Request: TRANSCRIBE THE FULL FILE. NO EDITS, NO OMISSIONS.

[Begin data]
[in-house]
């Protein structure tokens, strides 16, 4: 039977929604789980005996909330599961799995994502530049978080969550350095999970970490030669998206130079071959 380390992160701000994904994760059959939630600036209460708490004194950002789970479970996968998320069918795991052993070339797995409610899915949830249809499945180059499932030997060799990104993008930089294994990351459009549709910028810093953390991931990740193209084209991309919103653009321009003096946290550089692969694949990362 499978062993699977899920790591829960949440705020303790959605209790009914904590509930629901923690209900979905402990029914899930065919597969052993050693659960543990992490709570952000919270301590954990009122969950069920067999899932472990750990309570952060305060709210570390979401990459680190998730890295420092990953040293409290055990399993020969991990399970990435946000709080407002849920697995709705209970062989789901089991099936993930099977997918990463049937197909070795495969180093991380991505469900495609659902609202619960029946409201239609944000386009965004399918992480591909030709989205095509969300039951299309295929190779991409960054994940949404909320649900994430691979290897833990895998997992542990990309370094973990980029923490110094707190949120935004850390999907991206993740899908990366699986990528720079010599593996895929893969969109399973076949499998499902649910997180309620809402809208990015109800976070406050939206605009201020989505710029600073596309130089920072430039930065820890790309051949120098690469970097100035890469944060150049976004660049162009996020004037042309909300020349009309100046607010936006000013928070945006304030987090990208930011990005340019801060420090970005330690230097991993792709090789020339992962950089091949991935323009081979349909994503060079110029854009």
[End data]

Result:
[in-house]
């Protein structure tokens, strides 16, 4: 039977929604789980005996909330599961799995994502530049978080969550350095999970970490030669998206130079071959 380390992160701000994904994760059959939630600036209460708490004194950002789970479970996968998320069918795991052993070339797995409610899915949830249809499945180059499932030997060799990104993008930089294994990351459009549709910028810093953390991931990740193209084209991309919103653009321009003096946290550089692969694949990362 499978062993699977899920790591829960949440705020303790959605209790009914904590509930629901923690209900979905402990029914899930065919597969052993050693659960543990992490709570952000919270301590954990009122969950069920067999899932472990750990309570952060305060709210570390979401990459680190998730890295420092990953040293409290055990399993020969991990399970990435946000709080407002849920697995709705209970062989789901089991099936993930099977997918990463049937197909070795495969180093991380991505469900495609659902609202619960029946409201239609944000386009965004399918992480591909030709989205095509969300039951299309295929190779991409960054994940949404909320649900994430691979290897833990895998997992542990990309370094973990980029923490110094707190949120935004850390999907991206993740899908990366699986990528720079010599593996895929893969969109399973076949499998499902649910997180309620809402809208990015109800976070406050939206605009201020989505710029600073596309130089920072430039930065820890790309051949120098690469970097100035890469944060150049976004660049162009996020004037042309909300020349009309100046607010936006000013928070945006304030987090990208930011990005340019801060420090970005330690230097991993792709090789020339992962950089091949991935323009081979349909994503060079110029854009």